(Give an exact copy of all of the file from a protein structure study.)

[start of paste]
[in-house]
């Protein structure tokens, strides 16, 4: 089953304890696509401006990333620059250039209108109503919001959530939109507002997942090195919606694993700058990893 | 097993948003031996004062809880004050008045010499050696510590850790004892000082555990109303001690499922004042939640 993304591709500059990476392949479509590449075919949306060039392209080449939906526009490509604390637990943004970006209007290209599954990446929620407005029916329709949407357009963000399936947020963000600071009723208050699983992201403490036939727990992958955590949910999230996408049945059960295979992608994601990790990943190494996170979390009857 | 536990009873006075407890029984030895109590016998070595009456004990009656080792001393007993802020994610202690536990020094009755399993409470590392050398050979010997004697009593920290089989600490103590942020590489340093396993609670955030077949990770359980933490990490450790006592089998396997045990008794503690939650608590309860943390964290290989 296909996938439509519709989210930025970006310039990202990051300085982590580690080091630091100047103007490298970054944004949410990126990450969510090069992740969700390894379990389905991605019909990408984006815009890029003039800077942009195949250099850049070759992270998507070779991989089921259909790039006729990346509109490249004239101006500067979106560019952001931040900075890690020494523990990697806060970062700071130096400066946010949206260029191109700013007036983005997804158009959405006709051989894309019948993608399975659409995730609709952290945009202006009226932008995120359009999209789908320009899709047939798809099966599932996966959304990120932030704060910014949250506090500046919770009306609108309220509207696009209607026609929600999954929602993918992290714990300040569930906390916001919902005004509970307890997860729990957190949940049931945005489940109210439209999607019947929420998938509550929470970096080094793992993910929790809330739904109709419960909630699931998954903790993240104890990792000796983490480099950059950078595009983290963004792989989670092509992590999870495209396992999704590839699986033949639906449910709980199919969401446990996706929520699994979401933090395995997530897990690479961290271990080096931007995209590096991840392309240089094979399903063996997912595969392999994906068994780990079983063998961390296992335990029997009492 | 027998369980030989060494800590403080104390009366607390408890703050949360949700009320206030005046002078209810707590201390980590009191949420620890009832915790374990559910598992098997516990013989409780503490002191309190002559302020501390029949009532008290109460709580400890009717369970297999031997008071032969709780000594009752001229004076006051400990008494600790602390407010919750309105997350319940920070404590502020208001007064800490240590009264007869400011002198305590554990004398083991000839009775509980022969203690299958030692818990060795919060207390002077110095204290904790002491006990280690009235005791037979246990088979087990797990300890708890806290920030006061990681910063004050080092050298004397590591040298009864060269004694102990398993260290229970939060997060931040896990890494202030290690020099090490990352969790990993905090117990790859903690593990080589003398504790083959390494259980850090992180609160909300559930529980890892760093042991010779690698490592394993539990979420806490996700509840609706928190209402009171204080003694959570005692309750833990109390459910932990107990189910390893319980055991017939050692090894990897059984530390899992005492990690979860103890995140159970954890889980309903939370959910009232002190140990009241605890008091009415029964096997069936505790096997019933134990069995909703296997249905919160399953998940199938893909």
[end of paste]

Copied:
[in-house]
């Protein structure tokens, strides 16, 4: 089953304890696509401006990333620059250039209108109503919001959530939109507002997942090195919606694993700058990893 | 097993948003031996004062809880004050008045010499050696510590850790004892000082555990109303001690499922004042939640 993304591709500059990476392949479509590449075919949306060039392209080449939906526009490509604390637990943004970006209007290209599954990446929620407005029916329709949407357009963000399936947020963000600071009723208050699983992201403490036939727990992958955590949910999230996408049945059960295979992608994601990790990943190494996170979390009857 | 536990009873006075407890029984030895109590016998070595009456004990009656080792001393007993802020994610202690536990020094009755399993409470590392050398050979010997004697009593920290089989600490103590942020590489340093396993609670955030077949990770359980933490990490450790006592089998396997045990008794503690939650608590309860943390964290290989 296909996938439509519709989210930025970006310039990202990051300085982590580690080091630091100047103007490298970054944004949410990126990450969510090069992740969700390894379990389905991605019909990408984006815009890029003039800077942009195949250099850049070759992270998507070779991989089921259909790039006729990346509109490249004239101006500067979106560019952001931040900075890690020494523990990697806060970062700071130096400066946010949206260029191109700013007036983005997804158009959405006709051989894309019948993608399975659409995730609709952290945009202006009226932008995120359009999209789908320009899709047939798809099966599932996966959304990120932030704060910014949250506090500046919770009306609108309220509207696009209607026609929600999954929602993918992290714990300040569930906390916001919902005004509970307890997860729990957190949940049931945005489940109210439209999607019947929420998938509550929470970096080094793992993910929790809330739904109709419960909630699931998954903790993240104890990792000796983490480099950059950078595009983290963004792989989670092509992590999870495209396992999704590839699986033949639906449910709980199919969401446990996706929520699994979401933090395995997530897990690479961290271990080096931007995209590096991840392309240089094979399903063996997912595969392999994906068994780990079983063998961390296992335990029997009492 | 027998369980030989060494800590403080104390009366607390408890703050949360949700009320206030005046002078209810707590201390980590009191949420620890009832915790374990559910598992098997516990013989409780503490002191309190002559302020501390029949009532008290109460709580400890009717369970297999031997008071032969709780000594009752001229004076006051400990008494600790602390407010919750309105997350319940920070404590502020208001007064800490240590009264007869400011002198305590554990004398083991000839009775509980022969203690299958030692818990060795919060207390002077110095204290904790002491006990280690009235005791037979246990088979087990797990300890708890806290920030006061990681910063004050080092050298004397590591040298009864060269004694102990398993260290229970939060997060931040896990890494202030290690020099090490990352969790990993905090117990790859903690593990080589003398504790083959390494259980850090992180609160909300559930529980890892760093042991010779690698490592394993539990979420806490996700509840609706928190209402009171204080003694959570005692309750833990109390459910932990107990189910390893319980055991017939050692090894990897059984530390899992005492990690979860103890995140159970954890889980309903939370959910009232002190140990009241605890008091009415029964096997069936505790096997019933134990069995909703296997249905919160399953998940199938893909």